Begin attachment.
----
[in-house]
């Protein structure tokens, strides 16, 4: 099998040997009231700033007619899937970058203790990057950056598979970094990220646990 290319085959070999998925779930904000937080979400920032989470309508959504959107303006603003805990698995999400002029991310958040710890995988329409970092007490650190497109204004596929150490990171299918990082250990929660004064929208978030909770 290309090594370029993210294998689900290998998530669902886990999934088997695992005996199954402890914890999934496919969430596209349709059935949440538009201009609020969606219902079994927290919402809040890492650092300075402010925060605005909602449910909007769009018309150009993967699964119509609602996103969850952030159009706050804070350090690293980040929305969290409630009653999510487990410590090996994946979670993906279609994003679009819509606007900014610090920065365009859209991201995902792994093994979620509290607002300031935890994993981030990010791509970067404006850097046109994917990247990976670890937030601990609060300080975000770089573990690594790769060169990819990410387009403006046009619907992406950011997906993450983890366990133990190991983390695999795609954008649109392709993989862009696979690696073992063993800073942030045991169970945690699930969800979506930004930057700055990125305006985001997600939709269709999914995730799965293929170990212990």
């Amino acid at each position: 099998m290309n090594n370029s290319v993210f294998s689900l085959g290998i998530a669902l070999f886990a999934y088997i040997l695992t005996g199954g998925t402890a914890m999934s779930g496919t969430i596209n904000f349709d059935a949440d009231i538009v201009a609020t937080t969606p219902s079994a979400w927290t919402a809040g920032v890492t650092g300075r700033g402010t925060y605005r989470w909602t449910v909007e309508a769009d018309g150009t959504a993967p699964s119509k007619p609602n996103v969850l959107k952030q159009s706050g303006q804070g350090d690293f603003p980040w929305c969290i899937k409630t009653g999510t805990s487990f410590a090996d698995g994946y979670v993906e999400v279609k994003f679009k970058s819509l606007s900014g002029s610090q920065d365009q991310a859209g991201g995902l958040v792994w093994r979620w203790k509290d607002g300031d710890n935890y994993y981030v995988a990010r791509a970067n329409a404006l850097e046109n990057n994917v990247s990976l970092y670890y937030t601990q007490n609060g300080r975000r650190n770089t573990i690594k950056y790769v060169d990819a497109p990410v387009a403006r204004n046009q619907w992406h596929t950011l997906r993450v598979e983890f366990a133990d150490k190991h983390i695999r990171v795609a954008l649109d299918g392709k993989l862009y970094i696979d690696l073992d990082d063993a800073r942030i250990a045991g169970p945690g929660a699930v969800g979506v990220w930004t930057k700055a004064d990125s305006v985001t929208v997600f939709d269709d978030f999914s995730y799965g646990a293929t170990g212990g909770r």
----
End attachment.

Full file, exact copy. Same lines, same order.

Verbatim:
[in-house]
């Protein structure tokens, strides 16, 4: 099998040997009231700033007619899937970058203790990057950056598979970094990220646990 290319085959070999998925779930904000937080979400920032989470309508959504959107303006603003805990698995999400002029991310958040710890995988329409970092007490650190497109204004596929150490990171299918990082250990929660004064929208978030909770 290309090594370029993210294998689900290998998530669902886990999934088997695992005996199954402890914890999934496919969430596209349709059935949440538009201009609020969606219902079994927290919402809040890492650092300075402010925060605005909602449910909007769009018309150009993967699964119509609602996103969850952030159009706050804070350090690293980040929305969290409630009653999510487990410590090996994946979670993906279609994003679009819509606007900014610090920065365009859209991201995902792994093994979620509290607002300031935890994993981030990010791509970067404006850097046109994917990247990976670890937030601990609060300080975000770089573990690594790769060169990819990410387009403006046009619907992406950011997906993450983890366990133990190991983390695999795609954008649109392709993989862009696979690696073992063993800073942030045991169970945690699930969800979506930004930057700055990125305006985001997600939709269709999914995730799965293929170990212990």
């Amino acid at each position: 099998m290309n090594n370029s290319v993210f294998s689900l085959g290998i998530a669902l070999f886990a999934y088997i040997l695992t005996g199954g998925t402890a914890m999934s779930g496919t969430i596209n904000f349709d059935a949440d009231i538009v201009a609020t937080t969606p219902s079994a979400w927290t919402a809040g920032v890492t650092g300075r700033g402010t925060y605005r989470w909602t449910v909007e309508a769009d018309g150009t959504a993967p699964s119509k007619p609602n996103v969850l959107k952030q159009s706050g303006q804070g350090d690293f603003p980040w929305c969290i899937k409630t009653g999510t805990s487990f410590a090996d698995g994946y979670v993906e999400v279609k994003f679009k970058s819509l606007s900014g002029s610090q920065d365009q991310a859209g991201g995902l958040v792994w093994r979620w203790k509290d607002g300031d710890n935890y994993y981030v995988a990010r791509a970067n329409a404006l850097e046109n990057n994917v990247s990976l970092y670890y937030t601990q007490n609060g300080r975000r650190n770089t573990i690594k950056y790769v060169d990819a497109p990410v387009a403006r204004n046009q619907w992406h596929t950011l997906r993450v598979e983890f366990a133990d150490k190991h983390i695999r990171v795609a954008l649109d299918g392709k993989l862009y970094i696979d690696l073992d990082d063993a800073r942030i250990a045991g169970p945690g929660a699930v969800g979506v990220w930004t930057k700055a004064d990125s305006v985001t929208v997600f939709d269709d978030f999914s995730y799965g646990a293929t170990g212990g909770r």